Shabbir Kapadia, a few months away from 60 and a businessman from Sharjah, has not even tried going to a mall because he fears being stopped. “It’s disappointing, I keep myself very fit although I do have diabetes and hypertension. It would be nice if some spots in the mall can be dedicated for seniors which can be distanced from the crowd. My wife and I are finding it difficult without social interaction.”
Parents of children below 12 are also frustrated as they are unable to go out to the malls after three months of confinement. Natalie Hobbs, a Dubai resident with two daughters - Amelia, six, and Olivia, five - feels the younger children are being left behind amid the pandemic.
“The last three months have been a massive transition for my daughters who have been on a tight schedule with e-learning. It has not been easy for the kids,” she said. “They have not been able to meet any friends and the screen time per day has extended for many hours which is not healthy. “This summer it is important that children are allowed in the malls, especially as it is too hot to take them to parks or beaches. Maybe they can have some designated kid areas where appropriate sanitisation is carried out and social distancing is maintained,” said Hobbs.
Speaking on behalf of many harried mothers managing kids in small apartments, Hobbs said: “It is very limiting and I feel for children who live in small apartments. Malls are safe, clean and constantly sanitised, there are temperature checks and people wear gloves, masks and observe social distancing. It should be safe for kids to go there even if for a couple of hours. Mothers can be careful and children can at best wear a face shield and pretend to be in a sci-fi game, if there is fear their face masks will slip,” she added.
Sarah Kapadia, a Sharjah resident and young mother of two - daughter Batoul, six and son Mehlam, six months - said: “My daughter was actually very sad the other day and told me she had no friends and that no one came to meet her. After things have opened up, I still cannot take my children to the mall and this is very disheartening.”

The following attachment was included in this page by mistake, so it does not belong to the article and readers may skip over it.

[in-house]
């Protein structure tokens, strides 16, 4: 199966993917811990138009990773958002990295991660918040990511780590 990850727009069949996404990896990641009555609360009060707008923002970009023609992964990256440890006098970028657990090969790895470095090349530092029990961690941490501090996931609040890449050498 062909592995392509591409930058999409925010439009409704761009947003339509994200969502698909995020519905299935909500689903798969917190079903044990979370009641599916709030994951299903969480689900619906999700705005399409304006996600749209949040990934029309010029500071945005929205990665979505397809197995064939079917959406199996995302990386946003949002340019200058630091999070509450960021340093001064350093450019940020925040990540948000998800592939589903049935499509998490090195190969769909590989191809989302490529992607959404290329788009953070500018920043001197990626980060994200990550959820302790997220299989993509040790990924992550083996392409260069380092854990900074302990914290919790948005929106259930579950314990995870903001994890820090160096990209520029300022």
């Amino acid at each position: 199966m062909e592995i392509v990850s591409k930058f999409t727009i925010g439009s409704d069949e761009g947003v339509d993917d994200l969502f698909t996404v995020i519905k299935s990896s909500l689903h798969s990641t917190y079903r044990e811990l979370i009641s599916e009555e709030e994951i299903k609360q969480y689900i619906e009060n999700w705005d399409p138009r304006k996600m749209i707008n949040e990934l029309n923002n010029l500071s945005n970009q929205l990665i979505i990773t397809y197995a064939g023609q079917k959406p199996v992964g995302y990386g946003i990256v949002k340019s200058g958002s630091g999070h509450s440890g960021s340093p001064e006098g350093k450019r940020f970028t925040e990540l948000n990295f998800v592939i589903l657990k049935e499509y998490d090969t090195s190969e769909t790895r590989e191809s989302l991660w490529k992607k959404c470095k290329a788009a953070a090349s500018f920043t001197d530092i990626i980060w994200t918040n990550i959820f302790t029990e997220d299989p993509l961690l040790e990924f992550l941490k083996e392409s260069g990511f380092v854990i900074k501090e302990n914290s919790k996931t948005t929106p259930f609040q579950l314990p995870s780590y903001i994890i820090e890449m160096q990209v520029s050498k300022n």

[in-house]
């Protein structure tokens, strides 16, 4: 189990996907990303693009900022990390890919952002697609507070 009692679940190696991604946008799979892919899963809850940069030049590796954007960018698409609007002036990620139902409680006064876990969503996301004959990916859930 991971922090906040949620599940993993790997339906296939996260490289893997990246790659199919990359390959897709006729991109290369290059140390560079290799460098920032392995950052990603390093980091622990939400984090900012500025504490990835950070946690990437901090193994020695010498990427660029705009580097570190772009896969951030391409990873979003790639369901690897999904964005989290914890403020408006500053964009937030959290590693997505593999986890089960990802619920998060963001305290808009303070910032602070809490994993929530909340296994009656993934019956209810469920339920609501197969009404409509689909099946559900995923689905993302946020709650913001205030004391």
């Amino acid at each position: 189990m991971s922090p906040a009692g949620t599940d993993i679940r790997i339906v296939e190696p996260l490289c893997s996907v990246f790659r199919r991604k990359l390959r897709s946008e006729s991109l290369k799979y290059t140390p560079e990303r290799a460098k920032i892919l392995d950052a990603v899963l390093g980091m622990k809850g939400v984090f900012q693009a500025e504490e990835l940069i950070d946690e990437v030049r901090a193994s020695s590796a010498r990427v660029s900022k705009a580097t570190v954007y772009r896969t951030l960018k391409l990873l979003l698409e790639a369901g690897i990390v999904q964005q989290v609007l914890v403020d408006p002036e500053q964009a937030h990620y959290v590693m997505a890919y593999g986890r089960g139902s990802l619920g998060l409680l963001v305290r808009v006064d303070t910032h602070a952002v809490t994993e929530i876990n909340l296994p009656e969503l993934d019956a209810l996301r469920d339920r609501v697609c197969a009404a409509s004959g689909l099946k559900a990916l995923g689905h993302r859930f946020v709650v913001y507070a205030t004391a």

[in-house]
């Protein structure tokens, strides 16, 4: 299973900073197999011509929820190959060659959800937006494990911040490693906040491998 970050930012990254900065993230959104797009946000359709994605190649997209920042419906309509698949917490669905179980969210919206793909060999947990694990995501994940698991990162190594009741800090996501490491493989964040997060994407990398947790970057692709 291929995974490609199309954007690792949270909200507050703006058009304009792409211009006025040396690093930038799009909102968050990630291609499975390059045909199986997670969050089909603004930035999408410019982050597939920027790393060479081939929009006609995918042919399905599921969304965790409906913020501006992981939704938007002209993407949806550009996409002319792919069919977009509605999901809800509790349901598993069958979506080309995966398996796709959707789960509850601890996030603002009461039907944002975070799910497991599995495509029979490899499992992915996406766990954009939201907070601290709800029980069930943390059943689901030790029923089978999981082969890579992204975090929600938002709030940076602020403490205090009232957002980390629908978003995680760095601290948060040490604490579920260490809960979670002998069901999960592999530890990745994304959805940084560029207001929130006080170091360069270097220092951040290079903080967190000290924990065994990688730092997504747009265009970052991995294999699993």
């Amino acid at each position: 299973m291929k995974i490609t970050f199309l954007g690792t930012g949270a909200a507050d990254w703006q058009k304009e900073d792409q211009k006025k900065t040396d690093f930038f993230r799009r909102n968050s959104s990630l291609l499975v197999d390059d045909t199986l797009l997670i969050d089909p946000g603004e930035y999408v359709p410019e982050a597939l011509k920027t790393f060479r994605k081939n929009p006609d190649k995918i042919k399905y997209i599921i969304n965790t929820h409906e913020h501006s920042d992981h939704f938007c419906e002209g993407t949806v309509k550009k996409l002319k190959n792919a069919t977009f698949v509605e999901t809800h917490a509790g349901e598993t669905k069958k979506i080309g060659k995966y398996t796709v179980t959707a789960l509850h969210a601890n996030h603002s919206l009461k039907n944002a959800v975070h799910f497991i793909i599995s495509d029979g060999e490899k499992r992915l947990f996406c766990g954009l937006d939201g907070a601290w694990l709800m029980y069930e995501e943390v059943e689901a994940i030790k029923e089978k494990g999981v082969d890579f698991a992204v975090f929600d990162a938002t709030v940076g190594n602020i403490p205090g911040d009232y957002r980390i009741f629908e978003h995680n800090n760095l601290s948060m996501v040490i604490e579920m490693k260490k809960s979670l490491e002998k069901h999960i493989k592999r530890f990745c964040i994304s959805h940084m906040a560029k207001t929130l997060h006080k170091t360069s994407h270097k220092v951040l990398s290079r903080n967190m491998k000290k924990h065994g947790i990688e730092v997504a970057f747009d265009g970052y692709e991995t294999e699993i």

Doctors urge patience:
Dr Mathew Alappat, specialist in Internal medicine at the JTS Medical Centre, explained why it makes sense for seniors and children below 12 to remain indoors.
“We must not forget that even though the economy has opened up, the virus is still around,” he said. “Younger children have been restricted because they are highly mobile and run around and even though they might remain asymptomatic after catching the virus , they can play a huge rule in community transmission as they can have multiple contacts.
“While people may not agree with the cut off age of 60 for restricted entry, it is a fact that older people with or without co–morbidities have a far greater risk of contracting a severe version of the disease. The government is doing everything to control the spread with perfect hygiene and sanitation protocols in place, the national sterilisation programme, screening and testing of a large number of people and other decisive steps.
“If they open malls to seniors and very young children, they might be risking the spread of the disease.” Dr Alappat added that it was only a matter of time before there is a transition to normalcy. “People must have the patience to gently ease into regular life.”
What seniors, parents of kids under 12 want:
- Designated entrances and play areas for kids below 12 at the malls with precautionary measures in place
- Dedicated hours every day for seniors at malls, groceries, supermarkets, retail shops and coffee shops with all other precautionary measures in place